A renowned Scottish distillery has unveiled multi-million pound plans to install a biomass facility in order to decarbonise its operations.
Based on Islay, the southernmost island of the Inner Hebrides, Bunnahabhain has been producing whisky for more than a century.
Now, it is fitting a biomass energy centre, which will be powered entirely by forest biomass, sourced only 15 miles away, and spent malt, known as draff, which is a by-product of distillation.
It means that Bunnahabhain is on is on-track to become Islay’s first distillery to have a net zero emission distillation process.
Julian Patton, international supply chain director at Distell International, owner of Bunnahabhain, said: “This is an exciting new chapter for Bunnahabhain distillery and whisky production on Islay. The Scotch Whisky Association has set a net zero target of 2040 and a lot of work is underway by our team in pursuit of achieving this goal long before this.
“The biomass centre makes Bunnahabhain Islay’s first distillery with a Net Zero distillation process, and we’re extremely proud, not only of the scale of the project but the entirely locally sourced fuelling system, which supports the island’s forests and economy.”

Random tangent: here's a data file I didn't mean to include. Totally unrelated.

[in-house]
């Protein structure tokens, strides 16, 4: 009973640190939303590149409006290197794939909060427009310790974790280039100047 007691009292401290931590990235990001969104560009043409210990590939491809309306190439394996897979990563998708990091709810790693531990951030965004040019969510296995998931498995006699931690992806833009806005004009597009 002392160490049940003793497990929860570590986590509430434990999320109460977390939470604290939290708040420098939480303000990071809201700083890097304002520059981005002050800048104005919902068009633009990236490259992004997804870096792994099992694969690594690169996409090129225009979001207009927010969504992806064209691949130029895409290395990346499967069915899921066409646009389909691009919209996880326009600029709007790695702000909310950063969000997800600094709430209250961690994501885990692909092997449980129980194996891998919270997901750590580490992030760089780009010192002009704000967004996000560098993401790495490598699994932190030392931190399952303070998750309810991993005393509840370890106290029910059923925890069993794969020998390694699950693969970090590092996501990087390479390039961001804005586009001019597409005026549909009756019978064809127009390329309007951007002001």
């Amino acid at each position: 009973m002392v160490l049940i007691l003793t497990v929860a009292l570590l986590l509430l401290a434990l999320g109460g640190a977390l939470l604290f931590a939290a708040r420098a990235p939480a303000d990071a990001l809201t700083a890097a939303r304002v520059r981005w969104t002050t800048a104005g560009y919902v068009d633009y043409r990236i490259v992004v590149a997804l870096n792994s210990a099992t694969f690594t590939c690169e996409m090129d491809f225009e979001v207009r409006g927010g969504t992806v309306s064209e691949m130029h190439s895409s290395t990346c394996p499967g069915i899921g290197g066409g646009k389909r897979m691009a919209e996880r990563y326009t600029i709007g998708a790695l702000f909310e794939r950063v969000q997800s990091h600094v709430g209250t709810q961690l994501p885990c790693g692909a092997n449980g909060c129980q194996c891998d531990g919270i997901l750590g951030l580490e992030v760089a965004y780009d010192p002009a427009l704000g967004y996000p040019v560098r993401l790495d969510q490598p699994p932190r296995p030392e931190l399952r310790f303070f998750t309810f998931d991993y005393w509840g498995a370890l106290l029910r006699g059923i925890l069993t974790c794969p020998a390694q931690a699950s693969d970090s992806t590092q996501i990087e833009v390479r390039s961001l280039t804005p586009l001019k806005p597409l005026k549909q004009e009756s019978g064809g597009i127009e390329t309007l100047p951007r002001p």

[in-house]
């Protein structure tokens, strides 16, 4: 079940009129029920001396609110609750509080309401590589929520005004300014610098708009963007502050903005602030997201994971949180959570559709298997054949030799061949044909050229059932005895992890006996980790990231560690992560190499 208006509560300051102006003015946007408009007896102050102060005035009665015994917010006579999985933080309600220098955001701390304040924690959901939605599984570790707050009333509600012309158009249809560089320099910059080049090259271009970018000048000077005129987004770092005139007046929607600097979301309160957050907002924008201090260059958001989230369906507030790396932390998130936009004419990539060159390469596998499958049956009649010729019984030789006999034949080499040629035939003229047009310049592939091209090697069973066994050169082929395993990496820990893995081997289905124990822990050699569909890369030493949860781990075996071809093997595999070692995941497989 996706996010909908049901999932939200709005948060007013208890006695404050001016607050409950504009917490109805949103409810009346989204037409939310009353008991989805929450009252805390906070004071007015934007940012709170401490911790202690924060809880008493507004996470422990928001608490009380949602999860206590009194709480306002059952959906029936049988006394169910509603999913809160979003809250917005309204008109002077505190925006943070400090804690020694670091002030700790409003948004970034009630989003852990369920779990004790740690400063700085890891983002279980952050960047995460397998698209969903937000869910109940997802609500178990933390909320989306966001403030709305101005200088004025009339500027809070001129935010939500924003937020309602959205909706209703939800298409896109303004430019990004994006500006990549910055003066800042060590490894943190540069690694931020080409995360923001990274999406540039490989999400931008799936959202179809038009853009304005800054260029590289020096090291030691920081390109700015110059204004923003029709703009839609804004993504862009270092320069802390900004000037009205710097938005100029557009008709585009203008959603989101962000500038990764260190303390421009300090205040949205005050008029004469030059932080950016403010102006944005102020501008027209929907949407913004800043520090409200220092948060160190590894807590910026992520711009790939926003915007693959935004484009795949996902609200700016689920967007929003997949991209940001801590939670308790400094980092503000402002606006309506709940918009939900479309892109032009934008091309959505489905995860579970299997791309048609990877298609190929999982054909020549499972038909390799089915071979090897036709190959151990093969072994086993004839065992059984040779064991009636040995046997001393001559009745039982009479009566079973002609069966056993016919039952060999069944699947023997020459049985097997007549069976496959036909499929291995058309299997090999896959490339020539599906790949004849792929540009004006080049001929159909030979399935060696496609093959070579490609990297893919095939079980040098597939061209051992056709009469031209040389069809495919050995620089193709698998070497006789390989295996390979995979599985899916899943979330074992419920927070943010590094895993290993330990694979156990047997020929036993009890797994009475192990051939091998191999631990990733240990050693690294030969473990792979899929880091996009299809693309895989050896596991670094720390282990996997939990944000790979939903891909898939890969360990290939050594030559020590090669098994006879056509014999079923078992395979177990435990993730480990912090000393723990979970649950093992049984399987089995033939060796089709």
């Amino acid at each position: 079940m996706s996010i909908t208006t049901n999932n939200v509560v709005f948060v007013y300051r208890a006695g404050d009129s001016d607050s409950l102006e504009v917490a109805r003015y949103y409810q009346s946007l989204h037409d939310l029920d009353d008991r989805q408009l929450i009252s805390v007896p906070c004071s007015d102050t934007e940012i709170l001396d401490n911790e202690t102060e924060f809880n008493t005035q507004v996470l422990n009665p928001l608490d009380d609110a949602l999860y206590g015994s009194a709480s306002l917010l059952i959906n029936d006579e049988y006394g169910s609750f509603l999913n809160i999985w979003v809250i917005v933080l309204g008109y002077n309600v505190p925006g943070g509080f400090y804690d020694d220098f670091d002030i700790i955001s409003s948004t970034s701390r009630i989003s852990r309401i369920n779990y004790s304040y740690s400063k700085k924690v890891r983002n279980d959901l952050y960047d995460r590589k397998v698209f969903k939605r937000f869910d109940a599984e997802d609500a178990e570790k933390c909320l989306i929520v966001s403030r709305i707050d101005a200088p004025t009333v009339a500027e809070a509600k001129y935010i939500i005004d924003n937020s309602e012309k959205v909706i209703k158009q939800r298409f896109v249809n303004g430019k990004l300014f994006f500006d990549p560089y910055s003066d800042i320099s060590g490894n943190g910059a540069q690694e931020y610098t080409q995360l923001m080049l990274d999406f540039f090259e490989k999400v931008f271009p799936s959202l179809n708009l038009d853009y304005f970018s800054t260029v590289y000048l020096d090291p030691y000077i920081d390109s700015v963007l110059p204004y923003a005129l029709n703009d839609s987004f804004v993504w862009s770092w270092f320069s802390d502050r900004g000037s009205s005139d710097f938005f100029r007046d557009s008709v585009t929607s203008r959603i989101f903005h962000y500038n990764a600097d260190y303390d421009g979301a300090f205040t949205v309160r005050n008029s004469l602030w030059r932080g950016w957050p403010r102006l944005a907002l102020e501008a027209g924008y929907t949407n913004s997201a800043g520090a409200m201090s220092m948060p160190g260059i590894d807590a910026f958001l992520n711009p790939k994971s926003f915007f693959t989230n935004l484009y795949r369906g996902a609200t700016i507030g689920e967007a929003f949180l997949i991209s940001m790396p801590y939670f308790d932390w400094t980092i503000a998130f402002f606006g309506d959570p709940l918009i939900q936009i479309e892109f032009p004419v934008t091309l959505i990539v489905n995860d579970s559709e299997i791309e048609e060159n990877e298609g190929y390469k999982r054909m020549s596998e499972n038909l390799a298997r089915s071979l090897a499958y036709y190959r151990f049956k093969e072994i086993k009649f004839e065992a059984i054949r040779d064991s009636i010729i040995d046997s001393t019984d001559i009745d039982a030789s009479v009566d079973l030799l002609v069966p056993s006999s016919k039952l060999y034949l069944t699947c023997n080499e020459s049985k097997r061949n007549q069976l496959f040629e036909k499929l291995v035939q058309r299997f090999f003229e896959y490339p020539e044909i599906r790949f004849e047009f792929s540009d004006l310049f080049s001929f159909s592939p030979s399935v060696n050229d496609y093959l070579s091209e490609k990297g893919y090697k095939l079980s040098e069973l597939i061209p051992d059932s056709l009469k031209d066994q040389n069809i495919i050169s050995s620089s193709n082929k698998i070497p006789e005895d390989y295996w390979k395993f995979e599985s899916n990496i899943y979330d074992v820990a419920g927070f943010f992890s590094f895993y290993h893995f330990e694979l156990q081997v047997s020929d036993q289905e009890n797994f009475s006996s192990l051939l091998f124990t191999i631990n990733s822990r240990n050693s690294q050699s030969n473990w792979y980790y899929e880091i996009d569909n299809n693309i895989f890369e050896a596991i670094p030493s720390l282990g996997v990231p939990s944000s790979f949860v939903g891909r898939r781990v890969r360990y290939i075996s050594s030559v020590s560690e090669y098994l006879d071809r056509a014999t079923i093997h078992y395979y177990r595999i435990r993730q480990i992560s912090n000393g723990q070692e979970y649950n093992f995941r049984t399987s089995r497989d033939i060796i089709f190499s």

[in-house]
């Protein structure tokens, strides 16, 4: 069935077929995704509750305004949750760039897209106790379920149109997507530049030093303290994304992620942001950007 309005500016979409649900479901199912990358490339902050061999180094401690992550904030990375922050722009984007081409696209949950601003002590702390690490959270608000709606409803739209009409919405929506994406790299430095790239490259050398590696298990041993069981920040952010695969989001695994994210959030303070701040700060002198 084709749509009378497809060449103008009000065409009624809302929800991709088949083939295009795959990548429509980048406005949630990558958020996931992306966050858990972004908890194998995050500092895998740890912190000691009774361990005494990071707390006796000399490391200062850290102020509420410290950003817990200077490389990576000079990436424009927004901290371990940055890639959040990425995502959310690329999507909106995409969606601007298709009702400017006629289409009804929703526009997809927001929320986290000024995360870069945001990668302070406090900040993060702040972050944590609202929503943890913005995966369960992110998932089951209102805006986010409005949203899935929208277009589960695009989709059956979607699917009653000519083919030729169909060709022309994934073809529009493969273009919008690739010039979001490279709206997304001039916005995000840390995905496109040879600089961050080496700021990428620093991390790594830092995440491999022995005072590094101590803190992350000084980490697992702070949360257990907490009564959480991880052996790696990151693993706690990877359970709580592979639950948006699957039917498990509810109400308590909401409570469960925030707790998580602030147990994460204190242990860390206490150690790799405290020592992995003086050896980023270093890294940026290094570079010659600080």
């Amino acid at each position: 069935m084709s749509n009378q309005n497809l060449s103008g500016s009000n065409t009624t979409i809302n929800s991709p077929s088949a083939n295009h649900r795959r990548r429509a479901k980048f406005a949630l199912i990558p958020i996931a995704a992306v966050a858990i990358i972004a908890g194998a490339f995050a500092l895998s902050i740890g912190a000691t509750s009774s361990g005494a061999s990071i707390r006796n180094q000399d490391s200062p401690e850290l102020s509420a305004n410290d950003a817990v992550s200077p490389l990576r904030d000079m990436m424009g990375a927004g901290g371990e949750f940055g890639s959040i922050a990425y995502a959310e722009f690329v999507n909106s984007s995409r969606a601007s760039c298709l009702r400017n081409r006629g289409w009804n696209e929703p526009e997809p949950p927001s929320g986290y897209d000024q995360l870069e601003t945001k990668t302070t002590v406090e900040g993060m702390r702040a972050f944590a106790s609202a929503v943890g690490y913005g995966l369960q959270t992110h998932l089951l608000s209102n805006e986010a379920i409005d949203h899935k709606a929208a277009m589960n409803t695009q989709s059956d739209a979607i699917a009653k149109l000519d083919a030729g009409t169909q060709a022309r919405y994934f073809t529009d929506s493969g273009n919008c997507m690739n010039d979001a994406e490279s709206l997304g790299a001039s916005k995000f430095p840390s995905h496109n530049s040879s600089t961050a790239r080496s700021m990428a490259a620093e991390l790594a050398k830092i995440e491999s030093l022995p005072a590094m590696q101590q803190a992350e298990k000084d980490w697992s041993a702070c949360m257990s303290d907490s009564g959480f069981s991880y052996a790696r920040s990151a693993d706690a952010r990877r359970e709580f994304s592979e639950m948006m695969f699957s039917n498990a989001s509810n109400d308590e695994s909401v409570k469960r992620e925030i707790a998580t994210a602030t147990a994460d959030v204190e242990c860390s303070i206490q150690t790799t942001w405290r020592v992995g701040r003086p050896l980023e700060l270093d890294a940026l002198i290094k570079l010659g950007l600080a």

The combination of wood chippings from low value timber, felled on Islay, and spent malt helps to nurture the island’s forests and promote sustainability and biodiversity.
Some peat bog that is currently planted will also be restored.
Ash from the nutrient rich biomass fuel will then be used as natural fertiliser for the replanted forest, creating a circular model for sustainability.
The £6.5 million project has been funded by AMP Clean Energy, which will own, manage and operate the biomass system.
It is currently being constructed by contractor and project developer, Dallol Energy and will be operational by spring 2022.
The facility will save approximately 3,500 tonnes of carbon per year – equivalent to the emissions of 1,800 diesel cars, more than the total number of vehicles based on Islay.
Richard Burrell, chief executive of AMP Clean Energy, said: “Through our fund, develop, own and operate model, we are delighted to be supporting Distell Group to help meet its carbon reduction targets. The biomass energy centre being developed at Bunnahabhain is a landmark low carbon project which sets the bar for how manufacturers can reduce their Scope One Carbon emissions, which will be key to achieving Net Zero.”
Bunnahabhain is also involved in a project, aimed at displacing fossil fuel use on Islay and Jura, to use green energy produced by Nova Innovation’s Hebridean tidal scheme.